I'm evaluating a cloud storage product. The marketing literature states it uses Cryptree. I pulled the paper and performed a quick read, but I don't see where Cryptree lends itself to confidentiality and integrity from semi-honest employees and legal attacks like National Security Letters.
In fact, I'm not sure what the security goals are because they are not succinctly stated. Section 1 Introduction does discuss three goals, but they are related to efficiency and design; and not security.
The abstract does say something about untrusted storage, but the term is never defined. So its not clear to me if the only thing untrusted is the access control mechanism for the remote or distributed file system. The abstract is reproduced below.
I've also read 2.1 Key Management in File Systems several times, but its not clear to me how confidentiality and integrity is achieved with semi-honest employees and legal attacks because the system is clearly using symmetric keys.
Question: Is Cryptree suitable for cloud storage when a requirement is confidentiality and integrity from employees and government?
I have not pulled the source code at this point, but I might need to to see some of the design and implementation details. I'm especially interested in what goes on with the node that represents the root of the tree (and other keys that are based upon it (re: key regression and key updating)).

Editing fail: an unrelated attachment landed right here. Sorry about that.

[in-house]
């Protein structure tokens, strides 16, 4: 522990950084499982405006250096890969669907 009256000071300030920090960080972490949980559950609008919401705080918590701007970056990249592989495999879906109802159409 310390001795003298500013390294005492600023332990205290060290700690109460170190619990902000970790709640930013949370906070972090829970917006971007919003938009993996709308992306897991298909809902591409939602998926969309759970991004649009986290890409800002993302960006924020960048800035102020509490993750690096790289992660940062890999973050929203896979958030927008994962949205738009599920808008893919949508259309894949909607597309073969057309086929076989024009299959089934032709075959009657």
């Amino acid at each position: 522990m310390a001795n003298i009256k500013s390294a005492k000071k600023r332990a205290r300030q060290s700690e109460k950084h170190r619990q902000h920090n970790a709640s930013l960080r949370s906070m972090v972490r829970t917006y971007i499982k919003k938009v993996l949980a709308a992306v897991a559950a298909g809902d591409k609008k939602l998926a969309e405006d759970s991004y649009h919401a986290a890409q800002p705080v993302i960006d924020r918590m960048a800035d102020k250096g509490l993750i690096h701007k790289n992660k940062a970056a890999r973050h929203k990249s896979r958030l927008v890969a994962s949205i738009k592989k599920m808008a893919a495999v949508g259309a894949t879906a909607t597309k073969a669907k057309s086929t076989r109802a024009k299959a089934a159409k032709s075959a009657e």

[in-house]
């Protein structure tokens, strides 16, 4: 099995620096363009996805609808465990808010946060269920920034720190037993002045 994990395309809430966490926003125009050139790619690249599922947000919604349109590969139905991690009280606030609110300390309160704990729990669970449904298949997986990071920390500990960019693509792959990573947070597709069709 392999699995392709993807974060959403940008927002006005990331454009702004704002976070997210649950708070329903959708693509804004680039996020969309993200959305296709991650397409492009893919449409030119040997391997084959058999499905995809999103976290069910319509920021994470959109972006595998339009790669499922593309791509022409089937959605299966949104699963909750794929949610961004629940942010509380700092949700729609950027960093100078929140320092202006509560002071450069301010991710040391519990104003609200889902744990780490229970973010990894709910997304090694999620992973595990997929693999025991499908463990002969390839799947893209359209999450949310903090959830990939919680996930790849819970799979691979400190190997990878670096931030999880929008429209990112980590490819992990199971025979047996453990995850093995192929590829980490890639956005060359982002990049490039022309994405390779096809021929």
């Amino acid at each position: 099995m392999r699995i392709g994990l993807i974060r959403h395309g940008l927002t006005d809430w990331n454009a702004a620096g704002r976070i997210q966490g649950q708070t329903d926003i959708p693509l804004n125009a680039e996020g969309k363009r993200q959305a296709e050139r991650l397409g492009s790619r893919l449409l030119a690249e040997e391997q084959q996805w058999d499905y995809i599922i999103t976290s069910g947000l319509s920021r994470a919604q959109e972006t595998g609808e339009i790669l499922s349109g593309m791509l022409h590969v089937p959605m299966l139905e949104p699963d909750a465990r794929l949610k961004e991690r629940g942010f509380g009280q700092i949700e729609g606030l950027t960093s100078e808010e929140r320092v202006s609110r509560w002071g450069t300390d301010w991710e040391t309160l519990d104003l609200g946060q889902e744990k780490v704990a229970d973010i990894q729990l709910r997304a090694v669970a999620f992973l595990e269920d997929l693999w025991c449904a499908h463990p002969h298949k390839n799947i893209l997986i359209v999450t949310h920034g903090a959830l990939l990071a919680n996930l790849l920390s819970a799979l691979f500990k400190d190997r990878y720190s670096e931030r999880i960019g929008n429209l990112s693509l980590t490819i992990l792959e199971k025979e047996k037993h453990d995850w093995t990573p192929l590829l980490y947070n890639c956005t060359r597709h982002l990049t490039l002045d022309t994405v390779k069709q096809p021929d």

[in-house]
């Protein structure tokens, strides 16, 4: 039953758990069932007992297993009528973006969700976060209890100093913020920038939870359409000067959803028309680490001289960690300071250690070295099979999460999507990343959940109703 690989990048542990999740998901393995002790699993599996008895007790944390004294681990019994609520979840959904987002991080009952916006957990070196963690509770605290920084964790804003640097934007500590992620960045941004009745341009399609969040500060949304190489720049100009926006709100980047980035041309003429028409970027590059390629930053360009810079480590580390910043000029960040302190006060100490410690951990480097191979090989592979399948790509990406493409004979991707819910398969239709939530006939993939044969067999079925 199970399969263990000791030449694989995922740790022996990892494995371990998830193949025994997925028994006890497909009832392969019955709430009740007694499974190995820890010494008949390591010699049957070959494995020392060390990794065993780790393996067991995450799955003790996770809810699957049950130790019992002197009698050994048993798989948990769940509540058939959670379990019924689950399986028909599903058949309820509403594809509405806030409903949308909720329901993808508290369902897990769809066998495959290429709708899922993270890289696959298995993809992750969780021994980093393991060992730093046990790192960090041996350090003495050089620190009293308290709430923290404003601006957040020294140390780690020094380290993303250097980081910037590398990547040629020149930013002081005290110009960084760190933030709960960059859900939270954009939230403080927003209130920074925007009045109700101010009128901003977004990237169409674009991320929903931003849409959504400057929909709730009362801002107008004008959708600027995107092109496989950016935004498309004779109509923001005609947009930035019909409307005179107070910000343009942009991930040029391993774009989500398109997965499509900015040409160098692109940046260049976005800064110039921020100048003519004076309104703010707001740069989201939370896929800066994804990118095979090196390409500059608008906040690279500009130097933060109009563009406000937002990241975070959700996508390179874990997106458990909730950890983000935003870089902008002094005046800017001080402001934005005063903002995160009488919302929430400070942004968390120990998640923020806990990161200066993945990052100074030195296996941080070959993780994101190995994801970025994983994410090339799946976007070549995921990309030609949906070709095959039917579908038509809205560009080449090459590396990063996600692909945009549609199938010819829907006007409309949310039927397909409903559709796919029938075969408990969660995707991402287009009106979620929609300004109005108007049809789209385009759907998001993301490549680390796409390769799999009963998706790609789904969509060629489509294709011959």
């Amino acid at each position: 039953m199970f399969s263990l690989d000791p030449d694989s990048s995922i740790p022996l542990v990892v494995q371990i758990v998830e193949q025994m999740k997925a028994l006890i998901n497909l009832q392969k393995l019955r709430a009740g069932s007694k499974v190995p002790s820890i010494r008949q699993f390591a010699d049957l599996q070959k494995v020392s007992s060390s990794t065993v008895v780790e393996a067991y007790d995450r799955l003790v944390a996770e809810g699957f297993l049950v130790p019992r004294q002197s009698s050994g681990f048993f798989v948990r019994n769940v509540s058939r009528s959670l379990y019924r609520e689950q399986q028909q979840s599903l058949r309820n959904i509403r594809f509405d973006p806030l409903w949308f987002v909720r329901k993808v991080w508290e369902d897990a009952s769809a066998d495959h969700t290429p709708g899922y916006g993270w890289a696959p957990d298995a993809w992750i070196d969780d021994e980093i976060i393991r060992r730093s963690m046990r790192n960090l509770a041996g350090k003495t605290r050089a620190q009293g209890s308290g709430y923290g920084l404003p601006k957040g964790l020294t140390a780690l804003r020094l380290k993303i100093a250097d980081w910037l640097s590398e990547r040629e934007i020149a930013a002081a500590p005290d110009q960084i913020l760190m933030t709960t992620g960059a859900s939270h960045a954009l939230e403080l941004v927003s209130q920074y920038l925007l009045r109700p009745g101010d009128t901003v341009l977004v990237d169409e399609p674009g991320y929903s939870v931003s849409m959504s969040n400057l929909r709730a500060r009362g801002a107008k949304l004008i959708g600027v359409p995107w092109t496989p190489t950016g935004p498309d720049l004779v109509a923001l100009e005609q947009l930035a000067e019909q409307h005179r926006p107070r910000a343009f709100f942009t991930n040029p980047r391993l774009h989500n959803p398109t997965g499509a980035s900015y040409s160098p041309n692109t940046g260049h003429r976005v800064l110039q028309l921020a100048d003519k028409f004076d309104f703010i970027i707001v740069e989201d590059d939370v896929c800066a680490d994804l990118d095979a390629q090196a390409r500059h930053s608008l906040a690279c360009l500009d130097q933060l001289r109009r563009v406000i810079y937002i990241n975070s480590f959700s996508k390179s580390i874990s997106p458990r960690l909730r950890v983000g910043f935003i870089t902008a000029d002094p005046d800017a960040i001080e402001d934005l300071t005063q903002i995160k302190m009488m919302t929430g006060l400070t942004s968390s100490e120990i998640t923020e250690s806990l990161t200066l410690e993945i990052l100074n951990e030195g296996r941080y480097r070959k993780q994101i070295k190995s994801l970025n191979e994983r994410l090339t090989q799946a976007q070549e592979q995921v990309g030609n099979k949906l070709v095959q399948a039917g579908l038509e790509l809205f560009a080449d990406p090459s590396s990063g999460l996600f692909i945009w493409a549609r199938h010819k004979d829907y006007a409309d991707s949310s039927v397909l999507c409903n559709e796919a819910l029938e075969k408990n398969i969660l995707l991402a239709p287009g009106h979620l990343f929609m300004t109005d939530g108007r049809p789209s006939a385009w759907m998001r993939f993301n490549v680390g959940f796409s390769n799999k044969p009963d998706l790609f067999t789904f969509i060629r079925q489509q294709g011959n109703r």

I placed the question on InfoSec.SE because I think the security goals of the file system are in purview, and its closer to design and implementation. Please let me know if I should flag for migration to Crypto.SE, which tends to be more theoretical.
We present Cryptree, a cryptographic tree structure which facilitates access control in file systems operating on untrusted storage. Cryptree leverages the file system’s folder hierarchy to achieve efficient and intuitive, yet simple, access control. The highlights are its ability to recursively grant access to a folder and all its subfolders in constant time, the dynamic inheritance of access rights which inherently prevents scattering of access rights, and the possibility to grant someone access to a file or folder without revealing the identities of other accessors. To reason about and to visualize Cryptree, we introduce the notion of cryptographic links. We describe the Cryptrees we have used to enforce read and write access in our own file system. Finally, we measure the performance of the Cryptree and compare it to other approaches.